The engine provides the parts to do both the R-2800-34W that the F8F-1 used, and the R-2800-30W used by the F-8F-1B and the R-2800-57C used by the F8F-2.  Trumpeter has been doing the R-2800 for quite awhile now, and the engine makes up so nice that it is a model itself.  To avoid confusion with the plethora of detail parts for the different sub-types of engine, a modeler need only look at the parts used for the “standard” engine in the instructions, which makes up as the 34W.

      The accessories section, which is seen through the open gear wells, is well-appointed and can be assembled right out of the box to “look right”, though a modeler could include electrical wiring and such.

     It is important here to note that Trumpeter’s painting instructions are incorrect.  I checked with my old friend Corky Meyer, who has been around more Bearcats than anyone else alive.  He told me that the interior of the cowling and the accessory section is Zinc Chromate, with a yellow water tank, while the gear wells in the wing, the gear and the gear doors, were all Glossy Sea Blue.

      The cockpit makes up into an impressive assembly, to the degree that most modelers who are not resinaholics will be opting to spend the money for any aftermarket resin cockpit on a second kit.  As stated above, the cockpit really benefits from use of the Eduard multi-part photoetch seatbelts, which is what I used here.  I think the photoetch instrument panel with the filmstrip instrument faces is more accurate looking than the clear plastic parts.

      I assembled the wings to the fuselage halves before further assembling the fuselage, so that I could work on the joint from both sides of the fuselage part, which insured a good fit without having to use any gap-filler.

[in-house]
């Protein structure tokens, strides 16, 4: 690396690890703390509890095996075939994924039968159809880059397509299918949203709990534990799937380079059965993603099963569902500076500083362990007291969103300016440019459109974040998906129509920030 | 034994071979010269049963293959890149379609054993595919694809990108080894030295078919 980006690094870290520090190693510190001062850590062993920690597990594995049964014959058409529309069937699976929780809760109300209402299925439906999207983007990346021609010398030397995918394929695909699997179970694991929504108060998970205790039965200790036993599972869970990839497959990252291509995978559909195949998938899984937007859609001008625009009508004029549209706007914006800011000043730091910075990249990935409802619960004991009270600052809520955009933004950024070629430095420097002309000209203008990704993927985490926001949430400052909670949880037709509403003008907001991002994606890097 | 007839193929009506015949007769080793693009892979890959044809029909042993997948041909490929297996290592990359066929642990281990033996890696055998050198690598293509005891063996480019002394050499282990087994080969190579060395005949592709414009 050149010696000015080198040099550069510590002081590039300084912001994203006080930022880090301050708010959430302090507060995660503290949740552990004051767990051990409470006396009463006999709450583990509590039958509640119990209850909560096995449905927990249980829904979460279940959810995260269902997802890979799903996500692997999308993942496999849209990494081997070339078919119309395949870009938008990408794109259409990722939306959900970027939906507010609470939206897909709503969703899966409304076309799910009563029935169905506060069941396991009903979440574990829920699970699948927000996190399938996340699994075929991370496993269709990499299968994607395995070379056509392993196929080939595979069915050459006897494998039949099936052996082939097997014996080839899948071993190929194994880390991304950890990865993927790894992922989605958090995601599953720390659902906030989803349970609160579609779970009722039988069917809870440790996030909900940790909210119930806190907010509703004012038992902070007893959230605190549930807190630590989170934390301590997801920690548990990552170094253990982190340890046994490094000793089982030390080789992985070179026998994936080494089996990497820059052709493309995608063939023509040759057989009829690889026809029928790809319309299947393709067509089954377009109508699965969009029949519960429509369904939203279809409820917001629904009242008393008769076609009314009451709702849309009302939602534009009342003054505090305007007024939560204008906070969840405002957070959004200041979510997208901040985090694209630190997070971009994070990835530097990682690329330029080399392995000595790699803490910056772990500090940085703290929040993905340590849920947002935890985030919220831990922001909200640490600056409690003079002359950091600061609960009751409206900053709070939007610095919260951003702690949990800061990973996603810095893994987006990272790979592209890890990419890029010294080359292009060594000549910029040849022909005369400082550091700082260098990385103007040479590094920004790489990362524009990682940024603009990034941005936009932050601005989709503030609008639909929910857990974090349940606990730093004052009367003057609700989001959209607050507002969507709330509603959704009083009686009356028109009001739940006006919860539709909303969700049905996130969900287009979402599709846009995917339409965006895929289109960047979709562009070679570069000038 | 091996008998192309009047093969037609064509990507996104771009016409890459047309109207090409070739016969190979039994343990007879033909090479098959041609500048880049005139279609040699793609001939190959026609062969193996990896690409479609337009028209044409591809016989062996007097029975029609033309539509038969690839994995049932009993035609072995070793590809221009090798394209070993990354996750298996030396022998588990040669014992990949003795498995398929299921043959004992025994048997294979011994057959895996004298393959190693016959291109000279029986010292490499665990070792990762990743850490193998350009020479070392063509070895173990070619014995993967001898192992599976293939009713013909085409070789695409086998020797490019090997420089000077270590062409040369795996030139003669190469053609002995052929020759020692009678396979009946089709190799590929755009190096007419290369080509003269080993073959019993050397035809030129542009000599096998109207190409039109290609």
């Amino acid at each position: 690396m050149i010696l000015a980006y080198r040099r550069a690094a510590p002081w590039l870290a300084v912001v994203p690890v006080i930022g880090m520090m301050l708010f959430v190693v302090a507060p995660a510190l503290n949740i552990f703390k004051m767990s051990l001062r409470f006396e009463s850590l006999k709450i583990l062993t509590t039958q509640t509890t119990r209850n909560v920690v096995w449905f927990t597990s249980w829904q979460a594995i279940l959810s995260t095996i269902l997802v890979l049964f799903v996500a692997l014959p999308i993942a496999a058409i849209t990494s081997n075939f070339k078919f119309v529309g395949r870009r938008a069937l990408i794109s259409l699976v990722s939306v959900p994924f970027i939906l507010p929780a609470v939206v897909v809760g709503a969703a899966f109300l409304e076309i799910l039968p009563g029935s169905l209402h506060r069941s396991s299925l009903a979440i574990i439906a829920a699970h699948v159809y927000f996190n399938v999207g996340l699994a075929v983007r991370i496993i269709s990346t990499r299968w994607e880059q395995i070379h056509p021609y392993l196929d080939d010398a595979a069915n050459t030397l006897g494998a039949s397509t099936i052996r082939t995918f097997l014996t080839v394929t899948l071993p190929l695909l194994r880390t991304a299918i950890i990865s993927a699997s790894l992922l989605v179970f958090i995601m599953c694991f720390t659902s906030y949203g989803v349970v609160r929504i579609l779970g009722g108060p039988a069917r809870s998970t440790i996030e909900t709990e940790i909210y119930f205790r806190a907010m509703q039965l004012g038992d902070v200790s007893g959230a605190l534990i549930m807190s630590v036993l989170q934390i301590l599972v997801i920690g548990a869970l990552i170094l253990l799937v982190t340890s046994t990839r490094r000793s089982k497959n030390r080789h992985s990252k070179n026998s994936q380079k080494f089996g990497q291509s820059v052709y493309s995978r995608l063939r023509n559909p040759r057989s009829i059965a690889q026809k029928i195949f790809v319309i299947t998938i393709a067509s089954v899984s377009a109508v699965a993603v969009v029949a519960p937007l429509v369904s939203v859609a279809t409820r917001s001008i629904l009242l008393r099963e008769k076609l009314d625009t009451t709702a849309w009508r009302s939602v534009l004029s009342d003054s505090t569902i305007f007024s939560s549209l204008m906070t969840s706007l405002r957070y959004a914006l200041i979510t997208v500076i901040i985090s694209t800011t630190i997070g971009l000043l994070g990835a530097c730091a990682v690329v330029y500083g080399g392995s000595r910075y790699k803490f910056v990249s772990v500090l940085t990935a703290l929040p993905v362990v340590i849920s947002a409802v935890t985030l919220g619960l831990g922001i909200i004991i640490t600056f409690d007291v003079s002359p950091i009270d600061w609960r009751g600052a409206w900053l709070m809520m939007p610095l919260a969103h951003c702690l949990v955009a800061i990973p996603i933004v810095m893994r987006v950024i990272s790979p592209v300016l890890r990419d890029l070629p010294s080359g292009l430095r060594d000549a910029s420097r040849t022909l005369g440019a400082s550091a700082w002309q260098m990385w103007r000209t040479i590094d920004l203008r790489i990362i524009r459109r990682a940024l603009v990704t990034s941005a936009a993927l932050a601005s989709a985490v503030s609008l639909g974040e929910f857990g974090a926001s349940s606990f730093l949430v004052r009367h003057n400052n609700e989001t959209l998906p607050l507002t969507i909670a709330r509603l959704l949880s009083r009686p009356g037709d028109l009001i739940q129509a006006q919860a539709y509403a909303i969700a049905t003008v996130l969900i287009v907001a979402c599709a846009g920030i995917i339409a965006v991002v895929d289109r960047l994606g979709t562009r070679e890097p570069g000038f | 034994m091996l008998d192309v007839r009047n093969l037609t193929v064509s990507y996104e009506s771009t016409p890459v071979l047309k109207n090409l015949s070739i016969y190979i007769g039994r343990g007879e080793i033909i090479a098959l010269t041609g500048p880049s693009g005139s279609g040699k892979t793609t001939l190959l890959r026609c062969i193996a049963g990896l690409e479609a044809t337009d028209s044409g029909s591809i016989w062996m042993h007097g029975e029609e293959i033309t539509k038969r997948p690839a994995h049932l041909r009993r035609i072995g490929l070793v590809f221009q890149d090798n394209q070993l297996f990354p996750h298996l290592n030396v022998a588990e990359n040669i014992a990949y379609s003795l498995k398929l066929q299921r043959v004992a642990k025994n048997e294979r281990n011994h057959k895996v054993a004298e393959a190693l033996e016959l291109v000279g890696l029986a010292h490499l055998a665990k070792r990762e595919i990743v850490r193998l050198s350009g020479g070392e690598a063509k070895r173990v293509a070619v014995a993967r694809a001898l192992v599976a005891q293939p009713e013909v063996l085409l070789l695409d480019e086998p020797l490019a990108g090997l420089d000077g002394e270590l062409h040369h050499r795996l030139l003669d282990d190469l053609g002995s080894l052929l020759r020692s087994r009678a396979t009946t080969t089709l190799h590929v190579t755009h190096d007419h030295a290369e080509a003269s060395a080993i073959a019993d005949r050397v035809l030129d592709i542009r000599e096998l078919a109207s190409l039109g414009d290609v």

The wings can be assembled folded, and Trumpeter provides all the parts necessary to do this and have a good-looking result.  If you are going to spread the wings, I recommend that you attach the outer wings to the center section before assembling the upper and lower halves, and reinforce that joint with Evergreen sheet inside.

      I elected to assemble the control surfaces in the neutral position since I know the control stick is spring-loaded on a Bearcat and this is the position they normally take when the airplane is parked on the ground. 

      I also decided not to attach the drop tank or the underwing ordnance, since I was making a peacetime airplane, and these items spoil the lines of the finished model.  (I also broke one of the shackles for the drop tank, which would have resulted in a very weak assembly, which confirmed my decision for me.)



      The model was given an overall coat of Xtracrylix “Glossy Sea Blue,” which I think is the best GSB out there in terms of color.  When that was dry, I applied a coat of Xtracrylix Gloss Varnish.


      Beware that Trumpeter’s decal placement guide shows the red-and-white stripe and fuselage national insignia too low.  Bill Larkins’ photo clearly shows the stripe was just under the horizontal stabilizer, so that it was entirely on the lower rudder, with its lower edge even with the bottom of the rudder.  This is also the position where the two stripes fit best, so ignore the incorrect decal placement drawing.


      When the decals had set, I gave the entire model a coat of Xtracrylix Satin Varnish.  I then assembled the landing gear, and attached the propeller and the canopy in the open position after unmasking it.  I lightly weathered this well-maintained airplane with some exhaust staining on the fuselage. 


     I think this is Trumpeter’s best kit to date.  The only complaint I have about it is really not a complaint, that they did not have enough information to do the decals for the wings correctly.  Other than that, this is a well-designed kit that assembles without difficulty and results in an accurate model of one of my favorite airplanes.  It looks great sitting next to the Wildcat, Hellcat, and Avenger, near the Fisher Panthers and Cougars.  I am sure there will be more than one of these in the collection.

 Thanks to Stevens International for the review kit.

Tom Cleaver

April 2008